List of Still More Electrical Grounding System Checkpoints:

Ground rod and ground wire (C) Daniel Friedman T Hemm

Corroded and disconnected aluminum electrical ground wire (C) Daniel Friedman

At ALUMINUM GROUND WIRES we discuss proper repair of aluminum ground wires found in solid conductor branch circuit wiring.

Loose ground wire (C) Daniel Friedman


No one may notice this problem because even if this ground connection is totally ineffective, the building may be still grounded through the service entry ground wire. As we demonstrated at DOUBLE FAULT, LOSS OF ELECTRICITY, it's not safe to rely on just the utility company's ground connection.

Electrical ground path used for neutral path (C) Daniel Friedman

The ground system wiring is for emergency-use only - it should never be wired so as to carry current during normal operation. (E.g. This occurs if a sub panel bonds the neutral to ground wires).

We've found cases in which someone used the ground path to complete an electrical circuit because the neutral wire was broken somewhere that could not be found.

As a result, the ground path was electrically live when it should not have been, leading to an electric shock.

In our photo at left, someone used telephone wire to connect the neutral side of this electrical receptacle to the receptacle's steel mounting strap, knowing that that would in turn connect the neutral side of the receptacle to the steel junction box and through it, to the armored BX electrical cable, forming an electrical path back to the main electric panel. We discuss this crazy wiring in more detail at False Neutral Connections.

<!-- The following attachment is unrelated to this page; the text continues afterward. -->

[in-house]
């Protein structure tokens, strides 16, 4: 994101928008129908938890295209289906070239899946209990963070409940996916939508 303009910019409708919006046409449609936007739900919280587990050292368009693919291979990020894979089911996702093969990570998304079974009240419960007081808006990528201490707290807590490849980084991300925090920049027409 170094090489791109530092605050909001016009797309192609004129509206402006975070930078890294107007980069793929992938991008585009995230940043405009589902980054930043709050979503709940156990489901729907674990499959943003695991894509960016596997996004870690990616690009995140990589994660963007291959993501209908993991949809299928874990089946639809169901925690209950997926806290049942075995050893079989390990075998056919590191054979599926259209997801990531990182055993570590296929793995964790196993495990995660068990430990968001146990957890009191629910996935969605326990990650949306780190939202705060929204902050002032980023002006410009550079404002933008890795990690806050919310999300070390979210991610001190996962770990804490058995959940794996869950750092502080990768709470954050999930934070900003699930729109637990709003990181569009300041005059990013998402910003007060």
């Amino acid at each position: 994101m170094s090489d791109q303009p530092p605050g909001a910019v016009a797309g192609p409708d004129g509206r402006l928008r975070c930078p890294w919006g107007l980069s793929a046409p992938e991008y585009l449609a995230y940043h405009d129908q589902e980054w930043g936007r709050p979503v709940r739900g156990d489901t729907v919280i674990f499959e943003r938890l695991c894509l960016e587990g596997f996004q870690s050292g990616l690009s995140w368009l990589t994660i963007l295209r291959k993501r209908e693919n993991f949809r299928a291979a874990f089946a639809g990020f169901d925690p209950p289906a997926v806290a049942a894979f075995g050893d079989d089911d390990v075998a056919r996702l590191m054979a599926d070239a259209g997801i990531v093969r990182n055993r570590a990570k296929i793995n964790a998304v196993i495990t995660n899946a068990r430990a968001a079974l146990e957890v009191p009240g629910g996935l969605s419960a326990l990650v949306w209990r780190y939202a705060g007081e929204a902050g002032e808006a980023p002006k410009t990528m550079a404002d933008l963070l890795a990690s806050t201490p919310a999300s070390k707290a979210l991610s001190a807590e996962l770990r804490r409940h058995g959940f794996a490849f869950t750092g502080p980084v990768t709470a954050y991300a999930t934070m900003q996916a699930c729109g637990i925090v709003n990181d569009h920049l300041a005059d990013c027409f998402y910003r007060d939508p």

Indeed this got the receptacle "working" by using the ground path in the system after the original neutral path had been lost.

We were working on renovating the home where we found this condition. How did we find it? We were replacing two-prong un-grounded receptacles with grounded devices. We turned off electrical power to this circuit and began working on it. When our assistant plugged in and began using a vacuum cleaner in the same room we got an electrical surprise - a shock while touching the BX cable!

Fake ground electrode disclosed (C) Daniel Friedman Fake electrical ground rod (C) Daniel Friedman

Ground rod cut off or short - don't assume that because you see a grounding electrode that it has been properly installed. If the installer hit rock and couldn't drive the rod fully into the soil s/he may have cheated and simply cut off the top of the rod.